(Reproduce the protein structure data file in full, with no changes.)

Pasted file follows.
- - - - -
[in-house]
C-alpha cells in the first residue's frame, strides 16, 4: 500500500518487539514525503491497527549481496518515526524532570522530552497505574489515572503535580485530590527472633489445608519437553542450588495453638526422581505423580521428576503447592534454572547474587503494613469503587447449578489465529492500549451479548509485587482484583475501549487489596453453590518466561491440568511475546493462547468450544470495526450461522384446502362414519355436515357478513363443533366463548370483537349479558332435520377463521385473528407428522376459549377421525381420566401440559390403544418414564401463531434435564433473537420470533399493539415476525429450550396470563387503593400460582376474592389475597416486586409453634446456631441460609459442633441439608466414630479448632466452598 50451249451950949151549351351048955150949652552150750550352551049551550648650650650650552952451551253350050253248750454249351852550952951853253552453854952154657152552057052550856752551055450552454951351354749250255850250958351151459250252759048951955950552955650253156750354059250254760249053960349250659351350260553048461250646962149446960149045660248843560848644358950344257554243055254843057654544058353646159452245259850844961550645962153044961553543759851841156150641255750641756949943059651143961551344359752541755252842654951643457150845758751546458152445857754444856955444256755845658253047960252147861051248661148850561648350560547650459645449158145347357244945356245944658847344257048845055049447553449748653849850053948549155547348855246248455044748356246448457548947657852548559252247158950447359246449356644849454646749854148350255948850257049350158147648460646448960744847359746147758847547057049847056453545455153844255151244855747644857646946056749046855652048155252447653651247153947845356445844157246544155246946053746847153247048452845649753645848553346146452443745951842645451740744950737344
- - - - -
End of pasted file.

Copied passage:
[in-house]
C-alpha cells in the first residue's frame, strides 16, 4: 500500500518487539514525503491497527549481496518515526524532570522530552497505574489515572503535580485530590527472633489445608519437553542450588495453638526422581505423580521428576503447592534454572547474587503494613469503587447449578489465529492500549451479548509485587482484583475501549487489596453453590518466561491440568511475546493462547468450544470495526450461522384446502362414519355436515357478513363443533366463548370483537349479558332435520377463521385473528407428522376459549377421525381420566401440559390403544418414564401463531434435564433473537420470533399493539415476525429450550396470563387503593400460582376474592389475597416486586409453634446456631441460609459442633441439608466414630479448632466452598 50451249451950949151549351351048955150949652552150750550352551049551550648650650650650552952451551253350050253248750454249351852550952951853253552453854952154657152552057052550856752551055450552454951351354749250255850250958351151459250252759048951955950552955650253156750354059250254760249053960349250659351350260553048461250646962149446960149045660248843560848644358950344257554243055254843057654544058353646159452245259850844961550645962153044961553543759851841156150641255750641756949943059651143961551344359752541755252842654951643457150845758751546458152445857754444856955444256755845658253047960252147861051248661148850561648350560547650459645449158145347357244945356245944658847344257048845055049447553449748653849850053948549155547348855246248455044748356246448457548947657852548559252247158950447359246449356644849454646749854148350255948850257049350158147648460646448960744847359746147758847547057049847056453545455153844255151244855747644857646946056749046855652048155252447653651247153947845356445844157246544155246946053746847153247048452845649753645848553346146452443745951842645451740744950737344